It’s a bit late, but this post is in response partly to John Armstrong’s bouquet piece at the end of 2010 headlined “Forget the economy, watch the lemmings”, and partly to Fran O’Sullivan’s latest piece in yesterday’s Herald about Hone Harawira.
Fran O’Sullivan was my political journalist of 2010, for one simple reason. She’s a pro, and she’d never forget the economy. I don’t agree with a lot of her analysis or all her answers, but at least she gets the problem. The New Zealand economy has big problems, and the Government’s got no answers.
Armstrong showed he too knew the problem:
The scandals involving these minor players certainly fed the media’s increasing appetite for personality-based politics at the expense of more serious discussion about policy.
It meant the real story of 2010 – an under-performing economy and what on earth to do about it – was obscured by politics akin to soap-opera story-lines.
But then he proceeded to run the soap-opera lines; “foot-in-mouth award” and “stunned mullet award” and so on.
Fran’s challenge is as much as to her colleagues and her bosses as it is about Hone Harawira.
But there has also been a sea change, which I put down to the journalistic tendency to quickly put any backbench MP on to the “must be dumped from caucus’ slipway” when they call their own party to account.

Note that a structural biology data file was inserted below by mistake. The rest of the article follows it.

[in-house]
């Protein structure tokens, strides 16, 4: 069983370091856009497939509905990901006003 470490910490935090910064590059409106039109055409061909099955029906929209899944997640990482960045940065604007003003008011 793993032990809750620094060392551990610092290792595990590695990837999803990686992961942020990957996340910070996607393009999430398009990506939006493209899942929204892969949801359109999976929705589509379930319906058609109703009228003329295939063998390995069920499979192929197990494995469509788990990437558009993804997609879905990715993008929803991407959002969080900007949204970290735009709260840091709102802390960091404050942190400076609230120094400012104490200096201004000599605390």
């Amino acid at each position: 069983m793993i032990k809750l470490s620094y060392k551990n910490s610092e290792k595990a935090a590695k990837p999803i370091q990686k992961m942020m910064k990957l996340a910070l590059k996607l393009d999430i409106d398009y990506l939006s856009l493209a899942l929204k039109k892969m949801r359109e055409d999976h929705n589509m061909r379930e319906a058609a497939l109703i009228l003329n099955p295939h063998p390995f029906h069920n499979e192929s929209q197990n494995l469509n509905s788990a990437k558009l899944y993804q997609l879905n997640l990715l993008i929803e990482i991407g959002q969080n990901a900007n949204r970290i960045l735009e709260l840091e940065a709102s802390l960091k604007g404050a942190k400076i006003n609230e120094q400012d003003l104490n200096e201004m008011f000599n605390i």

Instead of greasing the ramp, why don’t journalists simply challenge the leadership to respond to the valid points Harawira has made?
The Herald’s editorial yesterday ran the corporatist line – Hone doesn’t fit the Parliamentary club so should go. Fran, by contrast, spoke truth to her own power. That takes courage.
The under-performing economy and what to do about it will be the story of 2011 as well as 2010. Bill Clinton’s famous line summed it up “It’s the economy, stupid”. John Armstrong certainly got that right.
David Lange famously characterised gallery journalists as “reef fish”. While not as self-destructive, reef fish have the same follow-the-leader characteristic as lemmings. Instead of “greasing the ramp”, which they are already doing for everybody but the National party, it would be good if Armstrong and the gallery challenged the leadership – all of them – to tell us what they will do to improve the economy’s performance.